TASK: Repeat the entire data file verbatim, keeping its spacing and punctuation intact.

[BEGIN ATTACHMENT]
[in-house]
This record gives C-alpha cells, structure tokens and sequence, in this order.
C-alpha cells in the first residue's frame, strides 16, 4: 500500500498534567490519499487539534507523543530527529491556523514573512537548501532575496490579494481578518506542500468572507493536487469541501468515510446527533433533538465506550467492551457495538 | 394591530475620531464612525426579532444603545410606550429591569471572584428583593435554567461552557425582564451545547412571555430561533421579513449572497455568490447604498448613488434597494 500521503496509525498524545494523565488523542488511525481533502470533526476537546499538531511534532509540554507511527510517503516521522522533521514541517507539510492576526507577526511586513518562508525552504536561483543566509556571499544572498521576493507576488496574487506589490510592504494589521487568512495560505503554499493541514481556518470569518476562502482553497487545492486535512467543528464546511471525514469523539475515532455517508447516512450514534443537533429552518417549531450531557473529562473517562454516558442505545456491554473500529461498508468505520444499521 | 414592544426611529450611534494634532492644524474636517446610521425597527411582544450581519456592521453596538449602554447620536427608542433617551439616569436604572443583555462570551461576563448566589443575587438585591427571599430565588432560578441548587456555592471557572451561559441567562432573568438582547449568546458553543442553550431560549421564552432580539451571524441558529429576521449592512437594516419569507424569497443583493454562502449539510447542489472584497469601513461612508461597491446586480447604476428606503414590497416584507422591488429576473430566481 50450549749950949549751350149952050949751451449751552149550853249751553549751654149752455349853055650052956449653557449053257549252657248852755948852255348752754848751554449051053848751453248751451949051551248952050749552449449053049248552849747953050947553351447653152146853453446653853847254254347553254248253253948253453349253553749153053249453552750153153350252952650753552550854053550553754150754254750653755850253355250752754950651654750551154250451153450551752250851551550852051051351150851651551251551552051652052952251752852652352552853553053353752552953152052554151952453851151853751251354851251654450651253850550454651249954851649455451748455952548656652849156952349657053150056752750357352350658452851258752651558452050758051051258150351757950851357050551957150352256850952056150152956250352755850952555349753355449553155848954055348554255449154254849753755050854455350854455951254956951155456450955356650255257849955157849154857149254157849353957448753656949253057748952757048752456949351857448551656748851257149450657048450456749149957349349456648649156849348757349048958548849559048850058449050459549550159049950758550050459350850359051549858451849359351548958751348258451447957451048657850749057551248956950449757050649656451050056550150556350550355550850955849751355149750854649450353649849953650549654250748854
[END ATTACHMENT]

[in-house]
This record gives C-alpha cells, structure tokens and sequence, in this order.
C-alpha cells in the first residue's frame, strides 16, 4: 500500500498534567490519499487539534507523543530527529491556523514573512537548501532575496490579494481578518506542500468572507493536487469541501468515510446527533433533538465506550467492551457495538 | 394591530475620531464612525426579532444603545410606550429591569471572584428583593435554567461552557425582564451545547412571555430561533421579513449572497455568490447604498448613488434597494 500521503496509525498524545494523565488523542488511525481533502470533526476537546499538531511534532509540554507511527510517503516521522522533521514541517507539510492576526507577526511586513518562508525552504536561483543566509556571499544572498521576493507576488496574487506589490510592504494589521487568512495560505503554499493541514481556518470569518476562502482553497487545492486535512467543528464546511471525514469523539475515532455517508447516512450514534443537533429552518417549531450531557473529562473517562454516558442505545456491554473500529461498508468505520444499521 | 414592544426611529450611534494634532492644524474636517446610521425597527411582544450581519456592521453596538449602554447620536427608542433617551439616569436604572443583555462570551461576563448566589443575587438585591427571599430565588432560578441548587456555592471557572451561559441567562432573568438582547449568546458553543442553550431560549421564552432580539451571524441558529429576521449592512437594516419569507424569497443583493454562502449539510447542489472584497469601513461612508461597491446586480447604476428606503414590497416584507422591488429576473430566481 50450549749950949549751350149952050949751451449751552149550853249751553549751654149752455349853055650052956449653557449053257549252657248852755948852255348752754848751554449051053848751453248751451949051551248952050749552449449053049248552849747953050947553351447653152146853453446653853847254254347553254248253253948253453349253553749153053249453552750153153350252952650753552550854053550553754150754254750653755850253355250752754950651654750551154250451153450551752250851551550852051051351150851651551251551552051652052952251752852652352552853553053353752552953152052554151952453851151853751251354851251654450651253850550454651249954851649455451748455952548656652849156952349657053150056752750357352350658452851258752651558452050758051051258150351757950851357050551957150352256850952056150152956250352755850952555349753355449553155848954055348554255449154254849753755050854455350854455951254956951155456450955356650255257849955157849154857149254157849353957448753656949253057748952757048752456949351857448551656748851257149450657048450456749149957349349456648649156849348757349048958548849559048850058449050459549550159049950758550050459350850359051549858451849359351548958751348258451447957451048657850749057551248956950449757050649656451050056550150556350550355550850955849751355149750854649450353649849953650549654250748854